To get the code to display on the odometer, all I did was cycle the key on and off three times, leaving the key on the third time, as Nevada_545 suggested. I knew this worked on older Chryslers to flash OBD1 codes on the check engine light, but did not realize it would work on newer ones as well.
As to progress with the transmission, I did install the new governor pressure transducer, a new filter, and five quarts of fresh fluid, which was not enough to refill it completely. The counter person at the 'Zone, which was where I got the filter kit and fluid, said a filter change refill on this transmission was four quarts, so I bought five and apparently need more (the vehicle did sit for 24 hours with the pan off). The check engine light is still on, which is not surprising since I have not done anything to clear it. Will this have to be done to get it out of limp mode, or will the PCM realize the problem has been resolved on its own?
Limp mode should only occur with an active fault, not a stored fault. After two good trips the check engine light should go out.
CSA, your method is just as good, it is the instrument cluster self test. It should display PCM codes after the cluster error codes and pass code but that may lead to confusion for some.
The key cycling error code display works on most BUS communicating clusters in Chrysler products 1998 to ?.
Mark, MAKE ABSOLUTELY SURE you check the fluid level on a level surface, trans hot and the gear selector in NEUTRAL. You will get false readings if you check in any other gear position other than NEUTRAL.
Thanks, transman, I am well aware of that. My father was a Chrysler fanatic, and when I got my first vehicle without a TorqueFlite in it, I had to get used to the idea of checking fluid in park. Hopefully today I can get some more fluid to finish filling it up and see if the problem is solved.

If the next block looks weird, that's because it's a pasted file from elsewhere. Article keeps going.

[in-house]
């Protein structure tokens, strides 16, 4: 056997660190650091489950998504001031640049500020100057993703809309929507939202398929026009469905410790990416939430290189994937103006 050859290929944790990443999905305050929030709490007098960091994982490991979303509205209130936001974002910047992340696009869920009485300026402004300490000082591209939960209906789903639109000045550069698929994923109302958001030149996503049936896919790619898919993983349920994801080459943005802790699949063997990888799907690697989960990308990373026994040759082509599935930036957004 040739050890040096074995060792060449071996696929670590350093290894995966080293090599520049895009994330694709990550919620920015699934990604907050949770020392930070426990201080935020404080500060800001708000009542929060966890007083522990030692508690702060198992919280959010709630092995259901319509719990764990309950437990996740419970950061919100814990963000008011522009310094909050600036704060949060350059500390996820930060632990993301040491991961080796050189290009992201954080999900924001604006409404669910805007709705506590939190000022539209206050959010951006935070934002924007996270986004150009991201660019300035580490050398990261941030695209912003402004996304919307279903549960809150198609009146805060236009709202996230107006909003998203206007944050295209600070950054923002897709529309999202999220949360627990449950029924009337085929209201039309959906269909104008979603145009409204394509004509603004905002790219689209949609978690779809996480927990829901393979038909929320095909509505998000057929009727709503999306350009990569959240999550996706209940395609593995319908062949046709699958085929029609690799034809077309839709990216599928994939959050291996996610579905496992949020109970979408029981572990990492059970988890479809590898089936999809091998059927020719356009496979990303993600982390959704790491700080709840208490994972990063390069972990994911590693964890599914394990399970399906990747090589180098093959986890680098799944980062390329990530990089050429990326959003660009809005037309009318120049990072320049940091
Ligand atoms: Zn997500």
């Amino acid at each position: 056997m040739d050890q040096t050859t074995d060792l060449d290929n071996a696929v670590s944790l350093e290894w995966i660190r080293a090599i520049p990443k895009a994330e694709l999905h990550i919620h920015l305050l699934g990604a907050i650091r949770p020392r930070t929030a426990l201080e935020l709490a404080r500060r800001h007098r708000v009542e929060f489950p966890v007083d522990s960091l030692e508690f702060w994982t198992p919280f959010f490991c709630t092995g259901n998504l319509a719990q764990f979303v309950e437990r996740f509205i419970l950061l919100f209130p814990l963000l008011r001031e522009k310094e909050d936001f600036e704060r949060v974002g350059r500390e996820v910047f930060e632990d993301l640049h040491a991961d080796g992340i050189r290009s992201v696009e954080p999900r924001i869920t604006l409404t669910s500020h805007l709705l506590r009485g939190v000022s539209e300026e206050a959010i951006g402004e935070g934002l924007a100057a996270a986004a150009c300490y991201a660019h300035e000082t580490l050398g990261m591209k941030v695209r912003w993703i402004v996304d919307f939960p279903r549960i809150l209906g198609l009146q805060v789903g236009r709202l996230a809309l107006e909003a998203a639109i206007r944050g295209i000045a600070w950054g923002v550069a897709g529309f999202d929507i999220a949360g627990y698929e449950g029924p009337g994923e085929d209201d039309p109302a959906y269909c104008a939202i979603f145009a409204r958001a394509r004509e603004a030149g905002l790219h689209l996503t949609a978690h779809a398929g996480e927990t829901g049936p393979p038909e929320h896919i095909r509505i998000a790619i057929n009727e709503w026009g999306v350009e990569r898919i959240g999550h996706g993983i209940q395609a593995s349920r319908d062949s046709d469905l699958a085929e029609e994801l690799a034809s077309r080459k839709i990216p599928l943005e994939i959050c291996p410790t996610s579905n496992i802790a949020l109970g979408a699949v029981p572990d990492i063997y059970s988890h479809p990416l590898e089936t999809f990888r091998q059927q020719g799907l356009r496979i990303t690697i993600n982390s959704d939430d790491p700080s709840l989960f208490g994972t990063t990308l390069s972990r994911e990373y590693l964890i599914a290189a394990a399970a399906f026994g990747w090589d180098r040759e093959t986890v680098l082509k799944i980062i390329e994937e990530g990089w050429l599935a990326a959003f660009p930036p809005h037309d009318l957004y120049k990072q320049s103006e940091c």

Well, I got some more ATF+4, got it filled up, and test drove a couple times. The transmission is no longer in limp mode and the check engine light is no longer on, so it was definitely the governor pressure transducer. I am happy to have fixed this problem as cheaply and as easily as it went. I didn’t mean to come across as bashing on Berryman’s Chemtool, I just thought it bizarre that such sudden and complete failure (as it seemed at first) happened less than two weeks and maybe 30 miles after pouring in an additive that is, actually, no longer labeled for any use other than as a fuel system cleaner, although the name is the same. I certainly didn’t think that the regulars on this forum would recommend anything harmful and wanted to warn others if something had changed about the product. I was concerned that, since the labeling and application had changed that the product may have been reformulated and harmed the transmission. With as common as this problem seems to be based on reading about it on the Web, I’m going to chalk it up to coincidence. Thanks to everyone who helped me to diagnose this problem and get my vehicle back on the road.